OTTAWA — A coalition of international lawyers, led by a former Canadian attorney general, is calling for a new global charter to protect the rights of imprisoned journalists in an increasingly hostile world.
Irwin Cotler, the former Liberal justice minister and international human rights lawyer, made the recommendation in a report he authored for a coalition of independent international legal experts.
The report was released Monday at an international conference on media freedom co-hosted by Canada and Botswana.
The new charter would upgrade legal obligations on a country that arbitrarily imprisons a journalist and impose new legal duties on the home country of a journalist who has been rounded up.
Cotler says the new measures are needed because the current international laws designed to protect the diplomatic access to people imprisoned in foreign countries are not adequate.
“We meet today on the occasion not only of a global COVID pandemic, but a global political pandemic, characterized by a resurgent global authoritarianism, the backsliding of democracies and global assaults on media freedom, where journalists are increasingly under threat and under assault,” Cotler told the video conference.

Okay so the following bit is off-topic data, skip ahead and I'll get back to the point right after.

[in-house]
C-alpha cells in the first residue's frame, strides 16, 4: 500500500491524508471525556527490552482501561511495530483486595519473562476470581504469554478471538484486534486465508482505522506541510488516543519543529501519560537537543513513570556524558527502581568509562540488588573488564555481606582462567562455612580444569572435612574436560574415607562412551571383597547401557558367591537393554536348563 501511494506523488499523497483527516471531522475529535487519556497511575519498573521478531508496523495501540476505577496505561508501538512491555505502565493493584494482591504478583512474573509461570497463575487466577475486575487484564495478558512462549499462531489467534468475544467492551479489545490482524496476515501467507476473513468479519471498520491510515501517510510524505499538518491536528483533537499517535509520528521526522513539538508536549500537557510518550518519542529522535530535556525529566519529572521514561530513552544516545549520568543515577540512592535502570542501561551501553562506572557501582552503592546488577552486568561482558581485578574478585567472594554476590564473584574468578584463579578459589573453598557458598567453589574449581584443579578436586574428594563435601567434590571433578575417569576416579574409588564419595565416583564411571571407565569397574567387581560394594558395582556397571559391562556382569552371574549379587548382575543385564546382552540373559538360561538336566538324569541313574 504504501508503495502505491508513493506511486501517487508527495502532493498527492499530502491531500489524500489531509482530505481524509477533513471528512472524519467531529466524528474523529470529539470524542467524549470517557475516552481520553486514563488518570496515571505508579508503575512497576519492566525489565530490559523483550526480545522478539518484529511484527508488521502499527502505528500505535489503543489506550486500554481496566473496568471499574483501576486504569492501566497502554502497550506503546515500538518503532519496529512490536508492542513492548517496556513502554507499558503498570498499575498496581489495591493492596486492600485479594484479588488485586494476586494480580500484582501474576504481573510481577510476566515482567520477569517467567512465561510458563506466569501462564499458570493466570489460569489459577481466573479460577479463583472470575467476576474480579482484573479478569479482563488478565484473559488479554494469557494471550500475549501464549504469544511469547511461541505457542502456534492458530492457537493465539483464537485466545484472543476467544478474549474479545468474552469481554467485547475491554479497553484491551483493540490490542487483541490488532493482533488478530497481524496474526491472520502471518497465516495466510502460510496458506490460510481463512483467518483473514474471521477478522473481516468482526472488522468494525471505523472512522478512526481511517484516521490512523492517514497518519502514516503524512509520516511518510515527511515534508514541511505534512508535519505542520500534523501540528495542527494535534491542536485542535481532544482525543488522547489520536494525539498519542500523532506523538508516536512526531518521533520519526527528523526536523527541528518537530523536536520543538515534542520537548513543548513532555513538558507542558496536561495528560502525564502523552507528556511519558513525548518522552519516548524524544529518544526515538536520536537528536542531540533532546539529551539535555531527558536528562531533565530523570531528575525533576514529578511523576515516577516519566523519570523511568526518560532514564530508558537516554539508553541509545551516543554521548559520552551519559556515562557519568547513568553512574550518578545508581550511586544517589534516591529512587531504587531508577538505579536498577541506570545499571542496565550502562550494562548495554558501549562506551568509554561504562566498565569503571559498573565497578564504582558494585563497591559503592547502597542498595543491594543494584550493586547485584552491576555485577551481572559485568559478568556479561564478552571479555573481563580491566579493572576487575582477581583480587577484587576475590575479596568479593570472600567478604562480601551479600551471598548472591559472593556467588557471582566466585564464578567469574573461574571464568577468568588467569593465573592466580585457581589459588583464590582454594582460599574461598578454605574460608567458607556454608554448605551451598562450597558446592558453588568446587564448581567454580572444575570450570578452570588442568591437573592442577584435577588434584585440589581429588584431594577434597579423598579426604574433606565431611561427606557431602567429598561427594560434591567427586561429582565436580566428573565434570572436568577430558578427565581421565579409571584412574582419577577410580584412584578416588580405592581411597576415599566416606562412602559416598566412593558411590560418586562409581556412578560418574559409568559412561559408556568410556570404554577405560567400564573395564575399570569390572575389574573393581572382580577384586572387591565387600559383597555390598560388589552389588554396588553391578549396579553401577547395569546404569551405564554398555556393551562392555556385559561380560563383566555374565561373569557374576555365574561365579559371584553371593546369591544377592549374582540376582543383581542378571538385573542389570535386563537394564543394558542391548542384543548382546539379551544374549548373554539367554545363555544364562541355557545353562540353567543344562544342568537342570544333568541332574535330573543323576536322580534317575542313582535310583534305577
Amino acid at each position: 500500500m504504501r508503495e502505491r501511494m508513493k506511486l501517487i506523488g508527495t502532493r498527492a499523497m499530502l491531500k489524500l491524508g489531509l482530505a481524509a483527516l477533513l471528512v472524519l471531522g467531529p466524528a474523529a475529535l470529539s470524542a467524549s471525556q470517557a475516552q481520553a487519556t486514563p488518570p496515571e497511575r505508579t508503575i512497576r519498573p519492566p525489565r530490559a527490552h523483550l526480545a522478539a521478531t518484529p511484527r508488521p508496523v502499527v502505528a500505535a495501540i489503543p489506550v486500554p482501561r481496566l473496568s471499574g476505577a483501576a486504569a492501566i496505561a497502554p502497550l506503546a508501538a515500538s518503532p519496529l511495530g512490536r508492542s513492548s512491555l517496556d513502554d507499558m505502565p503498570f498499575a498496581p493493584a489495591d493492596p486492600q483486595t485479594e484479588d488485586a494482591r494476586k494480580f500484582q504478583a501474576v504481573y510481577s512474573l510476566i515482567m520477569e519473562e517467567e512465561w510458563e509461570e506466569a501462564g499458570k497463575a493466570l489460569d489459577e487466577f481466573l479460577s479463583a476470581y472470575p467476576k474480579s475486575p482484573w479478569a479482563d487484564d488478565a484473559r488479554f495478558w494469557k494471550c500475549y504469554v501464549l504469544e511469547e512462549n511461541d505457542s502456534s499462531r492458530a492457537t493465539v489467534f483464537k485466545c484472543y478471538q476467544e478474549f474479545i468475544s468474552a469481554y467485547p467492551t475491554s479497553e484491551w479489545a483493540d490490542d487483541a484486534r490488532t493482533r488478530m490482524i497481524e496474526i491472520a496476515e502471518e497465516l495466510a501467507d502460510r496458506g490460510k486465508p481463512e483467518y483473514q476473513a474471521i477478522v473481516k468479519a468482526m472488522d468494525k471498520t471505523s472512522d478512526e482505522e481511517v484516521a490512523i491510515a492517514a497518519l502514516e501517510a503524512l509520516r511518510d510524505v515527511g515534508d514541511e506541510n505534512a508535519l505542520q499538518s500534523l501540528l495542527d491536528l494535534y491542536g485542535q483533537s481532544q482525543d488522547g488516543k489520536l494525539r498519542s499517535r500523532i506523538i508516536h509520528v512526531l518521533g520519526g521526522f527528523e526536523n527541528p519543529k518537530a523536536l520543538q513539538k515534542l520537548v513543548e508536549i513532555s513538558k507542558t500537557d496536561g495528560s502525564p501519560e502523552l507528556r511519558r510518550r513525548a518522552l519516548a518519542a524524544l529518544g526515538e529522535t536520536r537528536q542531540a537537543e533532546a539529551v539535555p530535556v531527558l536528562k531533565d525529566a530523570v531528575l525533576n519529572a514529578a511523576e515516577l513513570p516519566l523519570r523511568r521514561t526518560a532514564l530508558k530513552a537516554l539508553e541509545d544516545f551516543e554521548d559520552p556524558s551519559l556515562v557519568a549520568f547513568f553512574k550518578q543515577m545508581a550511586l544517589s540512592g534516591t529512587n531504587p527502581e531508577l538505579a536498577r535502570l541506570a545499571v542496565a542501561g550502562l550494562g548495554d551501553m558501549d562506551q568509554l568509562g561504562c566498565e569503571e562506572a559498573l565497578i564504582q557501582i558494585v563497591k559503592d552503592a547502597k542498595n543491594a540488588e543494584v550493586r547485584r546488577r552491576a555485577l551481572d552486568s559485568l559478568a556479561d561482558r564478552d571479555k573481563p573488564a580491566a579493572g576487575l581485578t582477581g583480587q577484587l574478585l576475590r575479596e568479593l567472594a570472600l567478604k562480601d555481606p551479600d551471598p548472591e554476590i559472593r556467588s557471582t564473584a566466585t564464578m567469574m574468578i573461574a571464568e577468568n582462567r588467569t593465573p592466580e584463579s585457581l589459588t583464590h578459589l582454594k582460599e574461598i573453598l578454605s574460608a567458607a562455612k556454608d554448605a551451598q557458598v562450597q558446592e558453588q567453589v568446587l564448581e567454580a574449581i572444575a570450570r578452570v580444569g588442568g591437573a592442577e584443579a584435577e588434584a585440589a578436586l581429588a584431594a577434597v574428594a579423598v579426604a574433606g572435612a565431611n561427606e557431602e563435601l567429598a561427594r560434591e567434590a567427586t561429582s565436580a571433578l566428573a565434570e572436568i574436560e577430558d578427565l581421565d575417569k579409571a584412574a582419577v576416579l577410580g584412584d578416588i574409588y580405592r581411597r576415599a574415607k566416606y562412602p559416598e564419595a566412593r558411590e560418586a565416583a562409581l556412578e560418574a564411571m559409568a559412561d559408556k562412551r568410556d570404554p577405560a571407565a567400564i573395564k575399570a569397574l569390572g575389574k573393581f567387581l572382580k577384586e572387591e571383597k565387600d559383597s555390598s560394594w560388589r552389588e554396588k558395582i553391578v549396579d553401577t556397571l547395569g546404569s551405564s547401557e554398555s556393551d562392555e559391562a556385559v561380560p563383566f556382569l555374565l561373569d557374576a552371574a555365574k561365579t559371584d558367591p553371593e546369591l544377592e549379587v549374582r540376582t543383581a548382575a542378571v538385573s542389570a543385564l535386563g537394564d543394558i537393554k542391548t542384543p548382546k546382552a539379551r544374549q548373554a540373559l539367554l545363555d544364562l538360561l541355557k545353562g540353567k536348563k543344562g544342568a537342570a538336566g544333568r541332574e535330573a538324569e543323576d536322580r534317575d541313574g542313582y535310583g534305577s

“Although some states already do this to some extent, the system is haphazard and weak,” said Amal Clooney, an international human rights lawyer who has represented imprisoned journalists
Cotler and Clooney say the COVID-19 pandemic has emboldened authoritarian governments and created new risks to journalists working internationally.
“So the report proposes a new charter of rights for detained journalists and a new code of conduct for governments to be overseen by a newly appointed international commissioner who would be tasked with monitoring states compliance,” said Clooney.
Clooney and Cotler are the leading figures on a panel created last year by the Canadian and British governments to find ways to increase protection to journalists and prevent abuses of media freedom.